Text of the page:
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According to official documentation of Python, Python2.7 support will end near in future.

DEPRECATION: Python 2.7 will reach the end of its life on January 1st, 2020. Please upgrade your Python as Python 2.7 won't be maintained after that date. A future version of pip will drop support for Python 2.7. More details about Python 2 support in pip, can be found at https://pip.pypa.io/en/latest/development/release-process/#python-2-support

Why is Ubuntu not using Python3 as default in their upcoming version?

$ cat /etc/os-release 
NAME="Ubuntu"
VERSION="19.04 (Disco Dingo)"
ID=ubuntu
ID_LIKE=debian
PRETTY_NAME="Ubuntu 19.04"
VERSION_ID="19.04"
HOME_URL="https://www.ubuntu.com/"
SUPPORT_URL="https://help.ubuntu.com/"
BUG_REPORT_URL="https://bugs.launchpad.net/ubuntu/"
PRIVACY_POLICY_URL="https://www.ubuntu.com/legal/terms-and-policies/privacy-policy"
VERSION_CODENAME=disco
UBUNTU_CODENAME=disco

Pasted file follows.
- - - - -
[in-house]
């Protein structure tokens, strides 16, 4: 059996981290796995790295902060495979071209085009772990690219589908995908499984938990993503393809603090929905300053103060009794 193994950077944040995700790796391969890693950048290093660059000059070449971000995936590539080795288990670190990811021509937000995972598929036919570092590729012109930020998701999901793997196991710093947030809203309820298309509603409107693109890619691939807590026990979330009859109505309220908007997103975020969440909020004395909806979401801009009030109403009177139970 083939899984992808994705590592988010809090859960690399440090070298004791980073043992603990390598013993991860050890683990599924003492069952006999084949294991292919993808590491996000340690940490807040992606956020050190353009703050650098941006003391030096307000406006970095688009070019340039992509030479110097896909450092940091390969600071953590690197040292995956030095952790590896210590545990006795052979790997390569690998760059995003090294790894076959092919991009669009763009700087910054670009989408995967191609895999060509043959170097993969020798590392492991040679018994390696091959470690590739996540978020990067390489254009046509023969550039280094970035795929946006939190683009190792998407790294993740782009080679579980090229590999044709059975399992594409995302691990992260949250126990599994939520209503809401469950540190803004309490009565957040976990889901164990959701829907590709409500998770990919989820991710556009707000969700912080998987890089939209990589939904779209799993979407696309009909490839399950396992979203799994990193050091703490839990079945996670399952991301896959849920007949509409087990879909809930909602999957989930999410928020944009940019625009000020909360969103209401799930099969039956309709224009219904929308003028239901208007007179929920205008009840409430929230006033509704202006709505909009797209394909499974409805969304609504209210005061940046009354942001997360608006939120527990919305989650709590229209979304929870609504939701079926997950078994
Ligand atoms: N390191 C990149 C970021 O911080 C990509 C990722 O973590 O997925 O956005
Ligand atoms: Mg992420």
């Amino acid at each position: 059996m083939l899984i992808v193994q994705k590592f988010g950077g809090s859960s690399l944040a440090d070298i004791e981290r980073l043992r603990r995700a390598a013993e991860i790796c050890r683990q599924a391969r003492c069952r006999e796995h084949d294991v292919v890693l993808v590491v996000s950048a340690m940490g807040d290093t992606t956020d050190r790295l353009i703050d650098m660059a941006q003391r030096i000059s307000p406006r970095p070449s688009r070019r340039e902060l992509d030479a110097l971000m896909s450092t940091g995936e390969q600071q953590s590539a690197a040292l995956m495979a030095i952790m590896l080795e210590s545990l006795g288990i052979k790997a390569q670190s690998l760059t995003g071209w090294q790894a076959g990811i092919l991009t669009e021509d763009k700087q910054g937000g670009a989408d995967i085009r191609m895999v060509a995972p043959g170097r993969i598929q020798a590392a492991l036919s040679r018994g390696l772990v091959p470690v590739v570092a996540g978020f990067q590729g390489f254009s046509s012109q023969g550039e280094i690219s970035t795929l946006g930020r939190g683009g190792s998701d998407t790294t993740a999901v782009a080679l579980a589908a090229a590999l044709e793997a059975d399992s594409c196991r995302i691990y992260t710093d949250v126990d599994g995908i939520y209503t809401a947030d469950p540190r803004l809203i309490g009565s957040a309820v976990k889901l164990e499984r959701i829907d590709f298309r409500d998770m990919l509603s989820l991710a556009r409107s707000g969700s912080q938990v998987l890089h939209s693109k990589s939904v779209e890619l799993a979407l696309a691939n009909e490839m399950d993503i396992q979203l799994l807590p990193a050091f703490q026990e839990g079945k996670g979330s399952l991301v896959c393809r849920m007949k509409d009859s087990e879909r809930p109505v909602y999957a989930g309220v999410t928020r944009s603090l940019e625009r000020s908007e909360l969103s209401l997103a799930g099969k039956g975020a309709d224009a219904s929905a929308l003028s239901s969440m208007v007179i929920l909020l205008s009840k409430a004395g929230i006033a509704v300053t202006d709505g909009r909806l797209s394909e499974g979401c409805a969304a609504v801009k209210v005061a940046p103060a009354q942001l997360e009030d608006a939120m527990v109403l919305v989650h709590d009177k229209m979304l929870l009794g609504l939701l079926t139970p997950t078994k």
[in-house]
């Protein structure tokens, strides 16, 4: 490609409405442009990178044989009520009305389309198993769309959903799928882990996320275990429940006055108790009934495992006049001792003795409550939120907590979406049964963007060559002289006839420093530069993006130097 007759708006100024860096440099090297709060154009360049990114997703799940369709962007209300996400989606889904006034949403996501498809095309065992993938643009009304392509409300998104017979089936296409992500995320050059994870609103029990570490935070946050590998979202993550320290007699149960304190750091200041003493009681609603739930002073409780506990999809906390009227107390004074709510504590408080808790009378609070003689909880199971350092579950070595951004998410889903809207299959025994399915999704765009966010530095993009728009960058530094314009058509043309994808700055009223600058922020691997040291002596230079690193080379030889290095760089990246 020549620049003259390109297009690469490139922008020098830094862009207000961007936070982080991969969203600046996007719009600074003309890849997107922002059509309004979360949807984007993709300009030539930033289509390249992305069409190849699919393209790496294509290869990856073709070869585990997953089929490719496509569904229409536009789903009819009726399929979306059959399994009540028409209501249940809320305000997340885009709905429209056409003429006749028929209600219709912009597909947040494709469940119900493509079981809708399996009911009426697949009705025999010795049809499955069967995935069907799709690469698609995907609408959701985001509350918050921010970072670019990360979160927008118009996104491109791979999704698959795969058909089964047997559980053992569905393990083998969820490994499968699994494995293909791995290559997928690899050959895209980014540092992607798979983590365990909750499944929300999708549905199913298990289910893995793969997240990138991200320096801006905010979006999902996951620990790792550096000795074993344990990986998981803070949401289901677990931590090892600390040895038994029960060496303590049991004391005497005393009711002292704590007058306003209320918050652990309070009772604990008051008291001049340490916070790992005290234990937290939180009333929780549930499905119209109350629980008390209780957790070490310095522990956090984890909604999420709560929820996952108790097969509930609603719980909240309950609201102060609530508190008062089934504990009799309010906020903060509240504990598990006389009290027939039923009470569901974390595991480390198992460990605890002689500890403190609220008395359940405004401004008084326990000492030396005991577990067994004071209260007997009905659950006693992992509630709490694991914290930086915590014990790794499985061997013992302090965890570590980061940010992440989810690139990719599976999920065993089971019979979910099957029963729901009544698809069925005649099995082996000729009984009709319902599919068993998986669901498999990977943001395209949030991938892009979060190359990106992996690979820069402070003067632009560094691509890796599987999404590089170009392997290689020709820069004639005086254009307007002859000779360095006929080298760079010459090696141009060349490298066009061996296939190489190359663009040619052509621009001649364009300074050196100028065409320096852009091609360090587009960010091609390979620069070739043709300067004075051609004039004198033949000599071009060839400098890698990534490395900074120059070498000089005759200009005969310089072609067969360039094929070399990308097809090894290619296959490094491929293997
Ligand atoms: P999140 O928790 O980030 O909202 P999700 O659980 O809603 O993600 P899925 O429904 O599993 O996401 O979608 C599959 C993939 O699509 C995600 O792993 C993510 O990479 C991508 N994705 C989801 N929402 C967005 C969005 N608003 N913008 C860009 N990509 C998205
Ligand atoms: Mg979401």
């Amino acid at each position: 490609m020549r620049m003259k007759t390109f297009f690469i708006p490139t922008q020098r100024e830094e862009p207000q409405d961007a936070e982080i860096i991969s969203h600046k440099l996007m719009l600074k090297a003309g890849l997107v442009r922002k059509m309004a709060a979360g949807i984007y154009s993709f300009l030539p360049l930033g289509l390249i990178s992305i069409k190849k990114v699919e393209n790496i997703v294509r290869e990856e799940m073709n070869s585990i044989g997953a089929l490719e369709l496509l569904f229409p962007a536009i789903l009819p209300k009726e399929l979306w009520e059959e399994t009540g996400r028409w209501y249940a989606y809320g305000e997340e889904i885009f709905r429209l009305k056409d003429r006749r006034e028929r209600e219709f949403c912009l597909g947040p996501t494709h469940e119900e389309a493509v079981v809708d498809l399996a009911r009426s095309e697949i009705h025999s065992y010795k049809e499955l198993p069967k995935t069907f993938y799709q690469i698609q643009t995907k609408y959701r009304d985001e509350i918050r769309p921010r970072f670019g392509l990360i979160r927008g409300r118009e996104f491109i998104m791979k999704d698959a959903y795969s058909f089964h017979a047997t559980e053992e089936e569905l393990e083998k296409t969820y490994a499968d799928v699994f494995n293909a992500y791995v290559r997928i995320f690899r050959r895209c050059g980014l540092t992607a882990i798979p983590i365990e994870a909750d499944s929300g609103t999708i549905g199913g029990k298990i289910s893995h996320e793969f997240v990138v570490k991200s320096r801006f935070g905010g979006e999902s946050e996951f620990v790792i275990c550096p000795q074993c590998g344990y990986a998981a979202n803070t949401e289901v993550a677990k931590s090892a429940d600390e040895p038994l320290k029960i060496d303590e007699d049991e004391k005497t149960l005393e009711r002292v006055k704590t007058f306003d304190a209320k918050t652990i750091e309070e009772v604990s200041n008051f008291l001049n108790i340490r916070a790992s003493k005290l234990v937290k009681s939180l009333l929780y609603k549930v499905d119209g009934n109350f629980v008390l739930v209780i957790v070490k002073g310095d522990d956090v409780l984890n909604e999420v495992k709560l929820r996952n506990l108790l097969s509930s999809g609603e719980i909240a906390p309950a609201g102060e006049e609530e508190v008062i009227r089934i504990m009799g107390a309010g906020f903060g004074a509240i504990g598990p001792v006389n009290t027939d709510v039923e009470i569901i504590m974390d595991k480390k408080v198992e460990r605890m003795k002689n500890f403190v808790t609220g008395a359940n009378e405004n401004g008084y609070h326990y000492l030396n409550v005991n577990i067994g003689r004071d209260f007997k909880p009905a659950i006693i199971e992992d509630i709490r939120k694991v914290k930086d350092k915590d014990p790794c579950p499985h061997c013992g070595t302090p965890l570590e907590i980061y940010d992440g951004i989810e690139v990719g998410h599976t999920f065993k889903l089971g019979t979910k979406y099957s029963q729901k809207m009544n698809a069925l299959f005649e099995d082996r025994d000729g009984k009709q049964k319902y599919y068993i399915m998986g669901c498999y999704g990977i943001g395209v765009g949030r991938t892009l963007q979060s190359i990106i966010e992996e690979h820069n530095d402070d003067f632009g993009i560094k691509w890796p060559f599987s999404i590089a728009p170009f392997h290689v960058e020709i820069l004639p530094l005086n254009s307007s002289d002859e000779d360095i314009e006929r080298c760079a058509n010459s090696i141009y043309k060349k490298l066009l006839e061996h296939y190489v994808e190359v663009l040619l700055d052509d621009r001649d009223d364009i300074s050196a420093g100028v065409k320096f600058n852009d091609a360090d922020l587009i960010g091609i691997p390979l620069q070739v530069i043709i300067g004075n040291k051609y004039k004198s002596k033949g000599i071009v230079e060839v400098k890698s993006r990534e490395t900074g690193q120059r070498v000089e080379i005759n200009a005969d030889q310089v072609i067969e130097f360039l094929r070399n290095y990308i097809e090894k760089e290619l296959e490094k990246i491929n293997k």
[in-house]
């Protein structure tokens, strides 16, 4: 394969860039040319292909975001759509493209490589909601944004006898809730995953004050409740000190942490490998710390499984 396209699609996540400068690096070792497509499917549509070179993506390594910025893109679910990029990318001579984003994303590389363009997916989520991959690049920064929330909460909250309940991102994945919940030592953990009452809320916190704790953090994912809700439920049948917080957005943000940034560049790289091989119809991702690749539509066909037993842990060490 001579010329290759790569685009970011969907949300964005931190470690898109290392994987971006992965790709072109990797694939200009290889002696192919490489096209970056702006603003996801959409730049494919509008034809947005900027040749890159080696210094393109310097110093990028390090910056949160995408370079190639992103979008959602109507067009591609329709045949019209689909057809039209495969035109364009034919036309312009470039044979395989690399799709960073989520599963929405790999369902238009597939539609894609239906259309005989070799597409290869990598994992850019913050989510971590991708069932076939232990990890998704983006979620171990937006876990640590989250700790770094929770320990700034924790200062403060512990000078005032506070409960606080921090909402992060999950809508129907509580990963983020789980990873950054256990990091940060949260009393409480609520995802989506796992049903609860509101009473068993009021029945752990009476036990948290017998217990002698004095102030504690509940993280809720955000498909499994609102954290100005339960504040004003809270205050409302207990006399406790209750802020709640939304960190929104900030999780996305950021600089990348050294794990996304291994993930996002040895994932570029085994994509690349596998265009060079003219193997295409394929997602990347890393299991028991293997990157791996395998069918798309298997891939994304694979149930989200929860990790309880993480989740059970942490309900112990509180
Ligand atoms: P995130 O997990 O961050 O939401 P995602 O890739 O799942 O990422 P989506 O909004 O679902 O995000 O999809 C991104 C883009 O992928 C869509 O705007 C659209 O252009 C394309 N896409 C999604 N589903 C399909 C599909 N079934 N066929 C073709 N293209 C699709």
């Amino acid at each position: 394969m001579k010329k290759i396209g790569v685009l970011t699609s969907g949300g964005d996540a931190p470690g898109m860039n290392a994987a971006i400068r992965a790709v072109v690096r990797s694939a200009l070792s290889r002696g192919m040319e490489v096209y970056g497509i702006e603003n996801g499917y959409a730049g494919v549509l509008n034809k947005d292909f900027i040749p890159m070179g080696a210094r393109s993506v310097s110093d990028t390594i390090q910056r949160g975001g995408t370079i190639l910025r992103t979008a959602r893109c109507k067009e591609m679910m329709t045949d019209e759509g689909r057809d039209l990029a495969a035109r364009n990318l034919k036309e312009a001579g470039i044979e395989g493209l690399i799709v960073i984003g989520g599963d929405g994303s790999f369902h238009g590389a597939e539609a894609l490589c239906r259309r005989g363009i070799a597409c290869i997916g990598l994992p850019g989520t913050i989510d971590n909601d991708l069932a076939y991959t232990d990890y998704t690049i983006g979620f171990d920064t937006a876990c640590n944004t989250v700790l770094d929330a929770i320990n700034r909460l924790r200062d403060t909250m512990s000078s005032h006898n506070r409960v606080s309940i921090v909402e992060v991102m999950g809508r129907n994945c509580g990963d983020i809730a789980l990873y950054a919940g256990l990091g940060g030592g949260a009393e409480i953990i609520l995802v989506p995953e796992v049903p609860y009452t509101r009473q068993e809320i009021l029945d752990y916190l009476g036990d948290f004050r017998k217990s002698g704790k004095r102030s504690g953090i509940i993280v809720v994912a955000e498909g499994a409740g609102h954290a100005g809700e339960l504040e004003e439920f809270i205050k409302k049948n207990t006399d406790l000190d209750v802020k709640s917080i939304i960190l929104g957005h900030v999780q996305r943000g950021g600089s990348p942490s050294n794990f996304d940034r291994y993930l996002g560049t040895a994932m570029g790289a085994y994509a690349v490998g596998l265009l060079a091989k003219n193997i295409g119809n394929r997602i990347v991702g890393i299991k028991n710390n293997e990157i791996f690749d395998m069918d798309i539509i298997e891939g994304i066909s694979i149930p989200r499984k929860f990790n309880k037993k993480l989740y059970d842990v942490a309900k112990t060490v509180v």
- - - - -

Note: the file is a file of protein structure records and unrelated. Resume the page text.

$ python
Python 2.7.16 (default, Apr  6 2019, 01:42:57) 
[GCC 8.3.0] on linux2
Type "help", "copyright", "credits" or "license" for more information.
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    You can install the python3.7 package. The problem is that within an ubuntu\ linux mint version there are sometimes still old softwares, so you have to install the newer packages manually. – enigma Aug 13 at 8:59
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    @enigma It's not a duplicate of that question because python3 is already installed on ラビナンダン's system by default so he has both python and python3 installed alongside each other. – karel Aug 13 at 9:09
37

According to the release notes of Bionic Beaver:

Python 2 is no longer installed by default. Python 3 has been updated to 3.6. This is the last LTS release to include Python 2 in main.

And the above statement is true. Python 2 isn't installed by default in 18.04 and versions released after that. Ubuntu has already moved almost all of its projects from Python 2 to Python 3. For example, according to release notes of Disco Dingo: